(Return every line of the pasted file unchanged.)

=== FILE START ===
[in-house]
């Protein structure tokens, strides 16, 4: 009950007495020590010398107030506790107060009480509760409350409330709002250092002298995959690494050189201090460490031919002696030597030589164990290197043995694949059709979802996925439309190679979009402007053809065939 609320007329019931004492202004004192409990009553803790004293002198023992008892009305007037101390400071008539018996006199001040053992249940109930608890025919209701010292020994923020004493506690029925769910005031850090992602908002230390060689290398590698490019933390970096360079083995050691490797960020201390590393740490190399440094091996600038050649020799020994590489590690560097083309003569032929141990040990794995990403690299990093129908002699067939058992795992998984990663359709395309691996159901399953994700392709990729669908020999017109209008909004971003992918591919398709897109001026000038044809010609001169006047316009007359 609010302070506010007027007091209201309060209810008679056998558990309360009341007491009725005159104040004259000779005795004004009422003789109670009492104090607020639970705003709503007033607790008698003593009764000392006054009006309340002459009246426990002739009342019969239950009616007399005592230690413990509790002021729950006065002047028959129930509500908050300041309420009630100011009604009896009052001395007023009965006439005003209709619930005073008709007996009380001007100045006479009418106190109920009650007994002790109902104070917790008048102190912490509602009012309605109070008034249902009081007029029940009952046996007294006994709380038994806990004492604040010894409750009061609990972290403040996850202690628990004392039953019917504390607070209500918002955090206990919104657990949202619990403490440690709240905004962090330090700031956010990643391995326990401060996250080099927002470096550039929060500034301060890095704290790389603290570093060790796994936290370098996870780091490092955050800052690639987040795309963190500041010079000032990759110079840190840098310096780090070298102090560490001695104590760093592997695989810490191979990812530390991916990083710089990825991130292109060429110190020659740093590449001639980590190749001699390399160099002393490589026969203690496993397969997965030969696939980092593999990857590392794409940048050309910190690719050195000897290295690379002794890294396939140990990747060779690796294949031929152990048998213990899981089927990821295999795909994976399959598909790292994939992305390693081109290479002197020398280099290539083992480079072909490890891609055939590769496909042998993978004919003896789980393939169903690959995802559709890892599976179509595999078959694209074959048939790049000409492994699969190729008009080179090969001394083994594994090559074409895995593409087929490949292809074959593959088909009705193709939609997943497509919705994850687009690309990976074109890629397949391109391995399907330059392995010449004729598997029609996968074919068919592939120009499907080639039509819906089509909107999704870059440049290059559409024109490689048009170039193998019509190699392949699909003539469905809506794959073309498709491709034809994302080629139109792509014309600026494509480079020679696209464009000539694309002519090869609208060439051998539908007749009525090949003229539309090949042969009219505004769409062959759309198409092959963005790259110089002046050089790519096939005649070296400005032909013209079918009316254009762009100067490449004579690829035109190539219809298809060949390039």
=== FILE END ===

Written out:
[in-house]
């Protein structure tokens, strides 16, 4: 009950007495020590010398107030506790107060009480509760409350409330709002250092002298995959690494050189201090460490031919002696030597030589164990290197043995694949059709979802996925439309190679979009402007053809065939 609320007329019931004492202004004192409990009553803790004293002198023992008892009305007037101390400071008539018996006199001040053992249940109930608890025919209701010292020994923020004493506690029925769910005031850090992602908002230390060689290398590698490019933390970096360079083995050691490797960020201390590393740490190399440094091996600038050649020799020994590489590690560097083309003569032929141990040990794995990403690299990093129908002699067939058992795992998984990663359709395309691996159901399953994700392709990729669908020999017109209008909004971003992918591919398709897109001026000038044809010609001169006047316009007359 609010302070506010007027007091209201309060209810008679056998558990309360009341007491009725005159104040004259000779005795004004009422003789109670009492104090607020639970705003709503007033607790008698003593009764000392006054009006309340002459009246426990002739009342019969239950009616007399005592230690413990509790002021729950006065002047028959129930509500908050300041309420009630100011009604009896009052001395007023009965006439005003209709619930005073008709007996009380001007100045006479009418106190109920009650007994002790109902104070917790008048102190912490509602009012309605109070008034249902009081007029029940009952046996007294006994709380038994806990004492604040010894409750009061609990972290403040996850202690628990004392039953019917504390607070209500918002955090206990919104657990949202619990403490440690709240905004962090330090700031956010990643391995326990401060996250080099927002470096550039929060500034301060890095704290790389603290570093060790796994936290370098996870780091490092955050800052690639987040795309963190500041010079000032990759110079840190840098310096780090070298102090560490001695104590760093592997695989810490191979990812530390991916990083710089990825991130292109060429110190020659740093590449001639980590190749001699390399160099002393490589026969203690496993397969997965030969696939980092593999990857590392794409940048050309910190690719050195000897290295690379002794890294396939140990990747060779690796294949031929152990048998213990899981089927990821295999795909994976399959598909790292994939992305390693081109290479002197020398280099290539083992480079072909490890891609055939590769496909042998993978004919003896789980393939169903690959995802559709890892599976179509595999078959694209074959048939790049000409492994699969190729008009080179090969001394083994594994090559074409895995593409087929490949292809074959593959088909009705193709939609997943497509919705994850687009690309990976074109890629397949391109391995399907330059392995010449004729598997029609996968074919068919592939120009499907080639039509819906089509909107999704870059440049290059559409024109490689048009170039193998019509190699392949699909003539469905809506794959073309498709491709034809994302080629139109792509014309600026494509480079020679696209464009000539694309002519090869609208060439051998539908007749009525090949003229539309090949042969009219505004769409062959759309198409092959963005790259110089002046050089790519096939005649070296400005032909013209079918009316254009762009100067490449004579690829035109190539219809298809060949390039």